Because of the inwardly directed axial force produced by the tapering surfaces provided at the grooves 31 and 39 and C-clips 42 and 48 the end bells 13,17 and all structures therebetween are axially clamped together with a sufficient force to take up any "play" of the components to thus provide a high degree of affixation of the motor parts within tubular housing 11. Although each of grooves 31, 39 is shown as having a tapered side wall, the axial clamping of the motor structure can be achieved to a considerable degree if only one such tapered side wall is provided at one of the grooves 31, 39 and a complementary tapered surface engaging therewith is provided at the associated C-clip. The other groove and its associated C-clip would then have a non-tapered construction.
The end bells 13 and 17 each have a cut-out portion 81 (FIGS. 1, 2) which allows access to the terminal ends of C-clips 42 and 48 for disassembly of the motor.
The stator assembly 27, which forms the motor armature, comprises an annular coil array which is encased in a synthetic resin, the latter providing the overall smooth exterior shape for coils of the stator assembly illustrated, for example, in FIGS. 1a and 3. A set of three phase wires 34 is shown as emerging from the stator assembly in FIG. 1a.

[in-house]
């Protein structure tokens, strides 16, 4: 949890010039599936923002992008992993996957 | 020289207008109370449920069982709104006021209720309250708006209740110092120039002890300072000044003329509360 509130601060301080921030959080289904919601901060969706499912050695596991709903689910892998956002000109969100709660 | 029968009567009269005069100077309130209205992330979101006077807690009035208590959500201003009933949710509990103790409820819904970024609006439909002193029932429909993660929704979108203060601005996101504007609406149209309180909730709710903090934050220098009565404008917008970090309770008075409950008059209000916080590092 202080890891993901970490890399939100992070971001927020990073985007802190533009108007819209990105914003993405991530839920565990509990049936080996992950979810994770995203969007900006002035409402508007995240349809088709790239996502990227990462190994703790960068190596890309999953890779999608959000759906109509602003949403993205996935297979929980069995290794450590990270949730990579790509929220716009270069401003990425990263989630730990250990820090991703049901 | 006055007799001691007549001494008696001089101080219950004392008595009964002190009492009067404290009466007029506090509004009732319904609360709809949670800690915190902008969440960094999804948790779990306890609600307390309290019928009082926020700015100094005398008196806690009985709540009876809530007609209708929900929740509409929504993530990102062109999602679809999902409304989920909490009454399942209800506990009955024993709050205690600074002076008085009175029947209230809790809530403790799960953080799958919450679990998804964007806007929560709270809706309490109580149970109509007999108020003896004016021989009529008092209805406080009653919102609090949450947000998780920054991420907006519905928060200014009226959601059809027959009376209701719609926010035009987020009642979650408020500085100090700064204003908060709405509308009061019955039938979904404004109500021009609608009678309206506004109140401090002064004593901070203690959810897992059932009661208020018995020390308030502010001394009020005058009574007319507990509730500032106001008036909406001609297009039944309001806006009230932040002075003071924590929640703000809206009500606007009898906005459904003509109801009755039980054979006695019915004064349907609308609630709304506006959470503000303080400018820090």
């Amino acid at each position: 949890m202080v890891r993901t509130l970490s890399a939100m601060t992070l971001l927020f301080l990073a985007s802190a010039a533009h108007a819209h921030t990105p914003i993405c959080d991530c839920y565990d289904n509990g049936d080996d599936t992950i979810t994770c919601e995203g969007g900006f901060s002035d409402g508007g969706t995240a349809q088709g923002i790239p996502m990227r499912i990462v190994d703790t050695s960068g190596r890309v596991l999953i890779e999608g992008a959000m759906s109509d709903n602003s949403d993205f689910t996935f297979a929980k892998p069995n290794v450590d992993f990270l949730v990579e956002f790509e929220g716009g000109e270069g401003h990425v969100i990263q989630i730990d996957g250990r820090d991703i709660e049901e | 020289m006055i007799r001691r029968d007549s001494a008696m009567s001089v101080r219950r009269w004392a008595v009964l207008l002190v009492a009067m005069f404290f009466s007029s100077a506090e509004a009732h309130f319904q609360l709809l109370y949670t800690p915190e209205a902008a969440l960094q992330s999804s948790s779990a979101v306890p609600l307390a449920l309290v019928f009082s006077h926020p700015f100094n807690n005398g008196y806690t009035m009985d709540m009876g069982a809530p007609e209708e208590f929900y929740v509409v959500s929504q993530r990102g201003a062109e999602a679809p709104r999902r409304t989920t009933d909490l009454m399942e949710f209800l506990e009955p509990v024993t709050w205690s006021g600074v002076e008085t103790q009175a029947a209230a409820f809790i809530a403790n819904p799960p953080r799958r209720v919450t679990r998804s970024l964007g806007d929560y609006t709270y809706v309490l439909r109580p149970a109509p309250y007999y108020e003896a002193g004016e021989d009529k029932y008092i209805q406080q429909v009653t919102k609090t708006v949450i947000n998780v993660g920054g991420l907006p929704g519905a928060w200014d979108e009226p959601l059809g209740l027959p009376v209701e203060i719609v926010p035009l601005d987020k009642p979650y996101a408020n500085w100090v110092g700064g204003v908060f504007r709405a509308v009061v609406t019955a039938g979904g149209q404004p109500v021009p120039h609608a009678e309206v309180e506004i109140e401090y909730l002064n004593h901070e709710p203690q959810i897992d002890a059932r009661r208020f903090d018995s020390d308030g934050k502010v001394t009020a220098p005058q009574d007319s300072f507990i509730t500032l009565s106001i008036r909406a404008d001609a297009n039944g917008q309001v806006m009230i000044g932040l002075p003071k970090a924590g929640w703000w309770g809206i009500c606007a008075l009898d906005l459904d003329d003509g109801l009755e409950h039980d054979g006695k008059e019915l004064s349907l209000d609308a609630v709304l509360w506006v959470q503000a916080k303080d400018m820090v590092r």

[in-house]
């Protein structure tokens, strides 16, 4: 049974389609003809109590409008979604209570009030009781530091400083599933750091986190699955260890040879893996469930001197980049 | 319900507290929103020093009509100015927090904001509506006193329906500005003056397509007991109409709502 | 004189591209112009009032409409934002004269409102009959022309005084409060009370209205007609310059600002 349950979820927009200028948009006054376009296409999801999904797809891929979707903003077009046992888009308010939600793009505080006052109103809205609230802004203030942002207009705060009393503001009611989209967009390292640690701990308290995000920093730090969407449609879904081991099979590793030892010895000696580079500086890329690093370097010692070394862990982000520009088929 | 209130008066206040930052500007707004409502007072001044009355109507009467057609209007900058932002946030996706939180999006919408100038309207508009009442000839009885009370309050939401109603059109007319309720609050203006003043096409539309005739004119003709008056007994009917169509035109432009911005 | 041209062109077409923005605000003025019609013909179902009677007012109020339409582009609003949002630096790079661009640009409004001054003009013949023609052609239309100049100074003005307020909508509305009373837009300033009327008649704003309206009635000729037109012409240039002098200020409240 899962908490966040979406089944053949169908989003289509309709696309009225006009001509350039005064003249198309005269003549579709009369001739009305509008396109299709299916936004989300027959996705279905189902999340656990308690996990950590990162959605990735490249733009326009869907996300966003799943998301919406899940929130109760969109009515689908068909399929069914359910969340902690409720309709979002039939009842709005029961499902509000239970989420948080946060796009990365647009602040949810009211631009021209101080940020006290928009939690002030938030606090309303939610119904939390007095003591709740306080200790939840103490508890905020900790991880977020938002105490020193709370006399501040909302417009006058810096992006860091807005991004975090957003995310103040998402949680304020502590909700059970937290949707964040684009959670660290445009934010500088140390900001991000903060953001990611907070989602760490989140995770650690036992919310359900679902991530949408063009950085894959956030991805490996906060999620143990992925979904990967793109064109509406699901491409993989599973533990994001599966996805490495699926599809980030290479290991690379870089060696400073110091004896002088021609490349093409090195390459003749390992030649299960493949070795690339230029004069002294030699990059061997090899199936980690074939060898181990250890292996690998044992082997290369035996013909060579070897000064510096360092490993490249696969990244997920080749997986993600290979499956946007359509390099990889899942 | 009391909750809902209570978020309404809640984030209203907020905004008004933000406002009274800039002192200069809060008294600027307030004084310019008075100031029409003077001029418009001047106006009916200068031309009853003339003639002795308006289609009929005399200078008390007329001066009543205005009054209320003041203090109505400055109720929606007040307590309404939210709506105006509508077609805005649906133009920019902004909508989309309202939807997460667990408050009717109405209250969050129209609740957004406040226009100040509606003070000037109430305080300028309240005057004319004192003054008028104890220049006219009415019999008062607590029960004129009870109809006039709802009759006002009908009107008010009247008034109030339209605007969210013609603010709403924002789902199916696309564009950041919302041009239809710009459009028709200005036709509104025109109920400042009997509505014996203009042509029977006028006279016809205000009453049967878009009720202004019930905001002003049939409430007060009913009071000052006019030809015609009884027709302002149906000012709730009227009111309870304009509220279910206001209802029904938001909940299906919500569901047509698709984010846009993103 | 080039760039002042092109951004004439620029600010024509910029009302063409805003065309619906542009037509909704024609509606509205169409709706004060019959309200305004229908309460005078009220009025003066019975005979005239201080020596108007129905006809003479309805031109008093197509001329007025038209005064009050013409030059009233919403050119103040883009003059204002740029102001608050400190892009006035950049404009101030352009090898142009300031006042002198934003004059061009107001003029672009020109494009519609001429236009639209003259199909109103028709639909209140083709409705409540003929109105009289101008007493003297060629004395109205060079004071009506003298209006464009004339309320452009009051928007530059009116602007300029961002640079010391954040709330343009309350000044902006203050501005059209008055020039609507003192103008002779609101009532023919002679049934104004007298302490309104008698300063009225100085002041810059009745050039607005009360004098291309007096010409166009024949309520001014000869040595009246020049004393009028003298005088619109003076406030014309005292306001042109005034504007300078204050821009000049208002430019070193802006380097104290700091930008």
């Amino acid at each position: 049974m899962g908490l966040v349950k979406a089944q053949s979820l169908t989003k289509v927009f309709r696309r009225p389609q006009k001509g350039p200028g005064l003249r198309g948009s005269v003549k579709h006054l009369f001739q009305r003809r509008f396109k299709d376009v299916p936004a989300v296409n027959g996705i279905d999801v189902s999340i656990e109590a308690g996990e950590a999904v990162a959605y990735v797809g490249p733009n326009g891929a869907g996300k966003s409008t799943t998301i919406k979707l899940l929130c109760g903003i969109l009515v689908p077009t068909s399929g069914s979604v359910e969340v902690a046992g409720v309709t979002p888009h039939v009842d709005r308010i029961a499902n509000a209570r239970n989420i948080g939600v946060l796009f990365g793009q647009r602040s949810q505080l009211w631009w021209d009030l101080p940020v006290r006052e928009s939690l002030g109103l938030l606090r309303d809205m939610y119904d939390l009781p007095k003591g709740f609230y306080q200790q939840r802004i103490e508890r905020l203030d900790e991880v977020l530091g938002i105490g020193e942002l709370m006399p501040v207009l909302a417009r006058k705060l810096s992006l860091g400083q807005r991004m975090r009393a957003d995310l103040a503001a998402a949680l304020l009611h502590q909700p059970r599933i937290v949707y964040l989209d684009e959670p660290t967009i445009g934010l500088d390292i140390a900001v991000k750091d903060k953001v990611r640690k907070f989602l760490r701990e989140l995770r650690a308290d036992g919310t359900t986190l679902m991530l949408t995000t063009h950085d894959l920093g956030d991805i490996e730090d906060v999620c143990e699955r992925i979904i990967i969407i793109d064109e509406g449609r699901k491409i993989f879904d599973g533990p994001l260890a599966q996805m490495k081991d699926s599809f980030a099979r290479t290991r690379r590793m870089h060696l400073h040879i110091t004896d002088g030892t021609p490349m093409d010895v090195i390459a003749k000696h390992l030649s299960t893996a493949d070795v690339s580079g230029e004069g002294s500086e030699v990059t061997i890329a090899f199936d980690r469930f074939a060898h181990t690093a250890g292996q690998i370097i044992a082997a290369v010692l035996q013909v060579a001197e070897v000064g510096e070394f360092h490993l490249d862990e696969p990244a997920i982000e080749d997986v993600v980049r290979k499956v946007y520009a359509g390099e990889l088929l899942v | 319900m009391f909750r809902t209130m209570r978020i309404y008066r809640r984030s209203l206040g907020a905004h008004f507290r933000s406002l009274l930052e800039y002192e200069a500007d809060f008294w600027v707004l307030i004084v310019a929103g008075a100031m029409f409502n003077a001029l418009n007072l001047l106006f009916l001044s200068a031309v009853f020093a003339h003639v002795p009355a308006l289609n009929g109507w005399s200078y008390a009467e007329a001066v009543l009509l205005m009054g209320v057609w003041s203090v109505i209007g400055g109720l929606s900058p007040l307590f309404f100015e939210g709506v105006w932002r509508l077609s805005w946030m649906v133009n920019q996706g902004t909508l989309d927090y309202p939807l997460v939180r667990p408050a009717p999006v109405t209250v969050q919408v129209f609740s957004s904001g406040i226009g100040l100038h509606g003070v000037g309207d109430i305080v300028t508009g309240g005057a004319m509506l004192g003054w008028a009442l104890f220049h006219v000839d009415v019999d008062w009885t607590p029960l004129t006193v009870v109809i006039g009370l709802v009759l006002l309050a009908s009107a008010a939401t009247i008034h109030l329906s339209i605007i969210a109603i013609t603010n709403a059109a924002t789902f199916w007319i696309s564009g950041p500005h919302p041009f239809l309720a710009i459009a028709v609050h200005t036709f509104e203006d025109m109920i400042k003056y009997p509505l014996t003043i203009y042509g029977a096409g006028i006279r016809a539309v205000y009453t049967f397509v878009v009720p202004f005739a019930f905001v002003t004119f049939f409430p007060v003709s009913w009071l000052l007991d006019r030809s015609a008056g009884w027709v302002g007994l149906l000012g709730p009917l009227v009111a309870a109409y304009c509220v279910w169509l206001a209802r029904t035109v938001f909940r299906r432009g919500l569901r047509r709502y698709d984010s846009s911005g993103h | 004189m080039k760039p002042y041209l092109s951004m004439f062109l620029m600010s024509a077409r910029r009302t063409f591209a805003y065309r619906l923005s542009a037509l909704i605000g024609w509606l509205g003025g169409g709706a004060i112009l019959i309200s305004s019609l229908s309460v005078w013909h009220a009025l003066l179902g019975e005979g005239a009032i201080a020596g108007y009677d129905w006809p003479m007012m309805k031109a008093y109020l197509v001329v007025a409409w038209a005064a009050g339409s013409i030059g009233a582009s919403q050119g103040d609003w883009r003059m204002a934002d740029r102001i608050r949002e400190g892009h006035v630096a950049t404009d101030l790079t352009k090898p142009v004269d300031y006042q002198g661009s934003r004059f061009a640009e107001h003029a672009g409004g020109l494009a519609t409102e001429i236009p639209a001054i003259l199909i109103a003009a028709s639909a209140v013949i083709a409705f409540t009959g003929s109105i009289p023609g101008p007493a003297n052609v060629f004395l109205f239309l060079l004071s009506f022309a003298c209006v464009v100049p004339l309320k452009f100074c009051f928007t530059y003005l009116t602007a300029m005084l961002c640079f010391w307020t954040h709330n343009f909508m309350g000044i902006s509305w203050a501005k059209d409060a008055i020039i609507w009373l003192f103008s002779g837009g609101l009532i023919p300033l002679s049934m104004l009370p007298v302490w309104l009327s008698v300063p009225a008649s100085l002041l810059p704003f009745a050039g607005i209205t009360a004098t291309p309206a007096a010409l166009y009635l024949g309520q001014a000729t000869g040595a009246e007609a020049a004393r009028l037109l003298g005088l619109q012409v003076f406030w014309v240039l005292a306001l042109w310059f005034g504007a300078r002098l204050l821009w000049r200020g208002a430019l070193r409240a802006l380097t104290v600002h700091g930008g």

The annular coil array 38 and the windings thereof are more clearly illustrated in FIGS. 6 and 7 which show a portion of the coil array, while a portion of the unwound slotted stator core 35 is shown in FIG. 8. FIG. 6 illustrates a view of the side of annular coil array 38 which faces the magnets provided on disc-shaped rotor 26. The annular coil array has a plurality of coils 37 which are wound in the direction of the annulus through radial slots 57 (FIG. 8) which are equally spaced about annular core 35. For the case of a twelve pole three phase motor, a total of thirty nine slots 57 are provided. As shown in FIGS. 6 and 7, a winding "throw" of 1 to 4 is used which means that each coil 37 is wound through two slots 57 which are separated by two other slots 57. The particular coil winding location and throw will, of course, depend on the number of poles and phases for a given motor.